A Hundred Years of Psychology, 1833-1933

By J. C. Flugel | Go to book overview

CHAPTER II
SYSTEMATIC PSYCHOLOGY OF THE EARLY NINETEENTH CENTURY--THOMAS BROWN, JAMES MILL, BENEKE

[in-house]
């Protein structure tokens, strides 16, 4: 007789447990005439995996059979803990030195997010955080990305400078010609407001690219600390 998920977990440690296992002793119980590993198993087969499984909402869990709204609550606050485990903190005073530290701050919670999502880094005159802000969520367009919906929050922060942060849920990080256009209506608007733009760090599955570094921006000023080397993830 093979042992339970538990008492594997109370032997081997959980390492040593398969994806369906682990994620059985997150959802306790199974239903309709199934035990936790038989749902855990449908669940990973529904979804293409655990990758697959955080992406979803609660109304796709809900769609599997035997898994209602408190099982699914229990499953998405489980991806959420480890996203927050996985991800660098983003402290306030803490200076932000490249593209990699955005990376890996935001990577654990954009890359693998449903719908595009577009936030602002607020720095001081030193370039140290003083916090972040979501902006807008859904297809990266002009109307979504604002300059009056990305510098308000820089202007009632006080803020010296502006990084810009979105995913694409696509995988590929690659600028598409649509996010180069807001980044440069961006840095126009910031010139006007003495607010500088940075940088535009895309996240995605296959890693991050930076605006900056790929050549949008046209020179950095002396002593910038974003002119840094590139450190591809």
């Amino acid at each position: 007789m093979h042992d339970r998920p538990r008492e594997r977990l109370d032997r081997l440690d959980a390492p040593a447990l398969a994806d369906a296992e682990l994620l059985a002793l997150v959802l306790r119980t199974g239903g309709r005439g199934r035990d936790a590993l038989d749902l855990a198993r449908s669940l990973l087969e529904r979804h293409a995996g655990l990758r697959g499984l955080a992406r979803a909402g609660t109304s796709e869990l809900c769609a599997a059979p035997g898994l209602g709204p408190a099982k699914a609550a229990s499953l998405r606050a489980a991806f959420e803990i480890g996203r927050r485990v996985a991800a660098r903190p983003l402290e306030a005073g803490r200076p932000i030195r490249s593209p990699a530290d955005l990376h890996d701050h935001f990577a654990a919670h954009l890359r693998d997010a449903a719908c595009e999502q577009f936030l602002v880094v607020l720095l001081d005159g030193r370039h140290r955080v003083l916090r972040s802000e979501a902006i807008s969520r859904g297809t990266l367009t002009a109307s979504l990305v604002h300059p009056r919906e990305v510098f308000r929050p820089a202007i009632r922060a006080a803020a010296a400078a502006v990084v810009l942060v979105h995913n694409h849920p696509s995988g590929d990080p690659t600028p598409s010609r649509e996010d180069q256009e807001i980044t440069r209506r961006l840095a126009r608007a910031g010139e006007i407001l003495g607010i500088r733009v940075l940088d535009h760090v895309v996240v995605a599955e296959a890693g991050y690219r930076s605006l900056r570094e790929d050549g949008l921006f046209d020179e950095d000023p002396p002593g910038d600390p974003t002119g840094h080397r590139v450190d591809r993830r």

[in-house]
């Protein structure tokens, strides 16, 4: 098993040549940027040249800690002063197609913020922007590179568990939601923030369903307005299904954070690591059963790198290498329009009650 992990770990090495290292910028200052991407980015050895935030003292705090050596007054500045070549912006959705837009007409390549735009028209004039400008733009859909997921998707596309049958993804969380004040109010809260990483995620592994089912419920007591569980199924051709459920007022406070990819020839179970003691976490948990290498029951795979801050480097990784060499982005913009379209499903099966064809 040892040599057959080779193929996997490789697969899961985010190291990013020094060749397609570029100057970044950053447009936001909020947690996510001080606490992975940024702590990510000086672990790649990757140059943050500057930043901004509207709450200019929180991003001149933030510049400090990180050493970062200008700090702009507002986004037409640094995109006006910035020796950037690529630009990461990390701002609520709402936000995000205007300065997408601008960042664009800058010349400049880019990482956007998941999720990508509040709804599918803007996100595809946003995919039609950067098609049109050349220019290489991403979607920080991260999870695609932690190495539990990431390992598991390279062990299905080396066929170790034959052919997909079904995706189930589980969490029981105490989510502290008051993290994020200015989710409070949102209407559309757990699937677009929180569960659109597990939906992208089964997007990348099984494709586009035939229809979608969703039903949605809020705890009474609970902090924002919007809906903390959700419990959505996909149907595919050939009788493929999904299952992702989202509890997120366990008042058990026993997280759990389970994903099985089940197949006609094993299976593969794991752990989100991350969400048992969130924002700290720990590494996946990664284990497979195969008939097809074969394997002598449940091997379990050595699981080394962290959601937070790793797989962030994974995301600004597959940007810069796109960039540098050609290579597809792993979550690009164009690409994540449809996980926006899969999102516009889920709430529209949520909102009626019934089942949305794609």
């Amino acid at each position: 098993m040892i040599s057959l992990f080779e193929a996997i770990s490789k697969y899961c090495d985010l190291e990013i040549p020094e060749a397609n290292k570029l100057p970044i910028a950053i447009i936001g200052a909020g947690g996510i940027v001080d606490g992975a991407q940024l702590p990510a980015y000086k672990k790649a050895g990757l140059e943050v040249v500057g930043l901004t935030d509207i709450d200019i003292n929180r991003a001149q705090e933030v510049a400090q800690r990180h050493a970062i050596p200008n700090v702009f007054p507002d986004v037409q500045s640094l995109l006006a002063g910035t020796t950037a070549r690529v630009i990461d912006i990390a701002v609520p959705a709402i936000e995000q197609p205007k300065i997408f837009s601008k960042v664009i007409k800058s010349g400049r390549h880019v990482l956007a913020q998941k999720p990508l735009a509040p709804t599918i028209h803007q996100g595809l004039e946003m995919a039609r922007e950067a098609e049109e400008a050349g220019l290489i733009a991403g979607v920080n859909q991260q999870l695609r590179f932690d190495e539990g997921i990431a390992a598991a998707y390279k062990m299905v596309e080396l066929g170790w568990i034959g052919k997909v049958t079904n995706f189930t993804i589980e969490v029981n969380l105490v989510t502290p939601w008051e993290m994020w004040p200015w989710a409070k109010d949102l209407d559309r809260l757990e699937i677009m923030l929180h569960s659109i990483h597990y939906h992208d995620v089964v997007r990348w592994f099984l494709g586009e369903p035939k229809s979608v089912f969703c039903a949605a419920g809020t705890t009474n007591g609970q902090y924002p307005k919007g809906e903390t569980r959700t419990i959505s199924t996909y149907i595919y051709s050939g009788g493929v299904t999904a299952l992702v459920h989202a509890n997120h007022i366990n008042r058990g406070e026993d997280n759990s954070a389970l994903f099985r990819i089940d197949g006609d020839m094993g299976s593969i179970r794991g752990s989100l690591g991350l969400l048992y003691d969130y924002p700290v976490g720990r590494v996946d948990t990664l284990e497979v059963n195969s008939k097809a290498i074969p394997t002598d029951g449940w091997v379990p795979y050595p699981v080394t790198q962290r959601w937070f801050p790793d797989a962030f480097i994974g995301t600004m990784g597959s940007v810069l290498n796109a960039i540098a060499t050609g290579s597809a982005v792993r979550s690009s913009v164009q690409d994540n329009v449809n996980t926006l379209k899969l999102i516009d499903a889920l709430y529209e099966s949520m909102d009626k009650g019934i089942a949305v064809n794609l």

IF Herbart, beyond a doubt the most original figure in recent psychology (as our student of a hundred years ago would see it), represented a departure from the dominant associationist school, inasmuch as he conceived of the mind throughout in terms of dynamic forces rather than of passive mechanisms, the period was not lacking in eminent exponents of the more orthodox tradition. There were above all two Scottish writers who would have claimed the attention and coloured the thought of our student--Thomas Brown and James Mill. Thomas Brown was Professor of Moral Philosophy at Edinburgh from 1810 to 1820 and published his Lectures on the Philosophy of the Human Mind in the latter year. Brown's psychology is often said to represent a happy combination of Scottish, French and English ideas. From the Scottish tradition he inherited the religious and moral emphasis upon an active and controlling Ego, a tradition which became blended with the reaction against the mechanistic views of the arch-empiricist Condillac and the physiologically minded Cabanis that was just then taking place in France; while at the same time in much of his detailed work Brown adopted and extended the viewpoint of the English associationists. For him the mind could not be fully explained merely in terms of individual items of experience linked together by associations. There was

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